Industry R&R: The Kick You Need to Start Lettering

In our introductory post, I mentioned how little there was in the way of resources out there for the aspiring letterer. It’s true, it is a bit abysmal out there.

But that doesn’t mean there’s nothing. There may not be a ton of instructional resources out there, but you can find some great sources of inspiration, and a lot of times, these are sprinkled here and there with little tidbits of info that can be extremely useful to the keen-eyed, knowledge-hungry letterer-to-be.


I’ve picked up three incredibly solid books over the past six months or so that have been particularly helpful to me for both killer inspiration and learning, too. If you get a chance to pick even one of these up, don’t let it pass you by.

First and foremost, if you aren’t familiar with Doyald Young already, you need to get familiar if you’re serious about lettering. The late letterer and type designer has a portfolio filled with your all-time favorite logos, typefaces and lettering pieces. He also has several books out, too, so naturally, this is important to anyone wanting to even come close to the kind of career he’s had.

The one I want to talk about today specifically, is titled Dangerous Curves: Mastering logotype design. This book is packed with pages upon pages of iterations and real sketches from countless projects throughout Young’s career. Not only does inspiration and awe abound, but the knowledge you can glean from seeing his iteration process is substantial. My buddy Ged Palmer once said, “Dude, I use Dangerous Curves as a pillow.” That’s funny, but this book is literally that valuable, and I guarantee most of your other favorite letterers would say the same.

This one’s a bit pricey at $100, but you can find it used, too (if you’re lucky). If you’re searching, be sure to search for misspellings, too. I got my copy for $50 on eBay listed under the author “Donald Young”. Fine with me.

My most recent purchase of the three is Scripts: Elegant Lettering From Design’s Golden Age from Steven Heller and Louise Fili. On the inspiration and eye candy front, this one’s hard to match, especially if you dig amazing vintage stuff. This one’s much more affordable and probably a great starting point. I got this one with two-day shipping from Amazon (Prime) for just short of $18. Guys, if nothing else, get it for the damn cover by the always-impressive John Passafiume. So dope.

The last of the three books I wanted to touch on today is a bit different, in that it doesn’t really have the same inspiring qualities of the preceding two. It falls much more into the majority category I like to call “Why the hell are all design books so ugly and poorly designed”.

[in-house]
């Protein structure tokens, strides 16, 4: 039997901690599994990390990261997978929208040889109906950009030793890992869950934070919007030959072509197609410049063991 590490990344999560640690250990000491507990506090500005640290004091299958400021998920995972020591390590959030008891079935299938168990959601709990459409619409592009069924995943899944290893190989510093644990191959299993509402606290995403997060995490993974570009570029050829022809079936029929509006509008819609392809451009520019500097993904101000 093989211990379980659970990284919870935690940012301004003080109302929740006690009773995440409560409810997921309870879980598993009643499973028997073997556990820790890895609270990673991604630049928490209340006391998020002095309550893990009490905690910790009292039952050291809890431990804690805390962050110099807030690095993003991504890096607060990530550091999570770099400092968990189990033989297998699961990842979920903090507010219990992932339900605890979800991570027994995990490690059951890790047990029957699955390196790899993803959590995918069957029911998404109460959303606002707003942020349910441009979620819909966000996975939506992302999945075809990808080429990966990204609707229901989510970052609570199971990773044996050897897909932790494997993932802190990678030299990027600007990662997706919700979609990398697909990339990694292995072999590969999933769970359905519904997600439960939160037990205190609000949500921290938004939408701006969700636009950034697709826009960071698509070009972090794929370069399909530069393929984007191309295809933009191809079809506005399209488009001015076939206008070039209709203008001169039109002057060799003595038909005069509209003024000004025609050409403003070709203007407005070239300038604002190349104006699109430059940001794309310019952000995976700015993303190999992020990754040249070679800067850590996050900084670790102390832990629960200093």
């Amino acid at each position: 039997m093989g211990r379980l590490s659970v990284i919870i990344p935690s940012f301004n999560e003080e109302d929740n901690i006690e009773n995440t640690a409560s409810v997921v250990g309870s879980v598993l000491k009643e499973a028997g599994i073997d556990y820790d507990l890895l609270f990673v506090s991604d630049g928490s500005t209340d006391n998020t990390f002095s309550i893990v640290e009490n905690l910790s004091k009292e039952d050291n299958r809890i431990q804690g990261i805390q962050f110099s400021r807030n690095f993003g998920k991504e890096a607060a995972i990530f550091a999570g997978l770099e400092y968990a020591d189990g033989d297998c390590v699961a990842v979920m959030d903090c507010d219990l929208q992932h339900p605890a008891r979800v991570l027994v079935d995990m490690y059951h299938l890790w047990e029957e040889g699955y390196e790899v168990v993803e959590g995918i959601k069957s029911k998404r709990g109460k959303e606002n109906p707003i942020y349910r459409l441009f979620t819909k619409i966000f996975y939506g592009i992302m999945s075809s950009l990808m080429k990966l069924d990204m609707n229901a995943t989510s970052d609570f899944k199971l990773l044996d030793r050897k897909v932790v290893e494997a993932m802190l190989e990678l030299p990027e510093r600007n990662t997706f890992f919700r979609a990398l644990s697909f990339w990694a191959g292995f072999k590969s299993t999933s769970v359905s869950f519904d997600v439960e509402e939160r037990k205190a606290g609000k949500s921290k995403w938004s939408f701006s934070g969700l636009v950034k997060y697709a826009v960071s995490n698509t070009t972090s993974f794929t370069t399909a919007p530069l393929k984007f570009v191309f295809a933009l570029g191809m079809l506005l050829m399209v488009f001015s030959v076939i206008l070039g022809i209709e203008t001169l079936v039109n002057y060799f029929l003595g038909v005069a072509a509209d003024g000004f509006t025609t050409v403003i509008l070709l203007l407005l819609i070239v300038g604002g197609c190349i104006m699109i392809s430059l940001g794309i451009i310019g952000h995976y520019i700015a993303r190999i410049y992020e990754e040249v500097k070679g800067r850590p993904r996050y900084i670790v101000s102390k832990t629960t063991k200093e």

However, don’t let the cover on this one scare you away. Where the Logo, Font and Lettering Bible falls short in looks, it more than makes up for it in good instruction. Author Leslie Cabarga goes into extensive detail about not only the art and science behind letter and type design, but also into how to implement these designs in the apps that matter like Adobe Illustrator and popular font-building software. The methods used by Cabarga in the book are very close to the same way I work when drawing vectors, and it’s much easier, I believe, to pick up and start to master than some other approaches others use.


While there may not be a plethora of how-to sites around (that’s why we’re here!), there’s no shortage of inspiration.

You know about Dribbble of course, but for a more in-your-face, instant collection of awesome examples of killer lettering to get your juices flowing, here are some of my favorites:

Either of Andrei Robu’s incredible lettering and calligraphy-focused sites. is another good one. Once you hit the front page, just start typing “lettering” and you’re instantly searching (coolest search function ever) and finding amazing stuff.

This one’s pretty specific, but if you haven’t seen this Gimmebar collection of old Sanborn Map Company covers, you haven’t lived. The things they used to do (without computers, mind you) is ridiculous.

Other great ideas of places to look are your favorite letterers and designers’ personal sites, Gimmebars and Pinterests. Two Pinterest boards I’ve gotten particularly lost in recently are those of lettering idols Darren Booth and Rob Clarke. Stalk your favorites and find their stashes.

I’m pretty random in where I look for inspiration, and I’m sure there’s a gang of great collections I have no idea about, so if you know of some good ones, you know what to do in the comment section (Seriously, where you guys at down there? Help a brother out!).

If you want to hear about new junk I find as I find it, you should follow me on Twitter.

So next week, I promise, we’re going to finally get into some actual process and instruction stuff! I wanted to really lay a good groundwork for you guys first, and hopefully these first few posts will serve as a good resource for coming back to as we grow and learn together.

Keep an eye out for a Take Five post or two this coming week as well!

Jumpstarting a Design Community

Understand Your Compensation

Designer Monoculture

The State of Design Leadership

The Science of Product Design

Interview with Michael Flarup: Co-Founder and Lead Designer at Robocat

The Importance of Design Conventions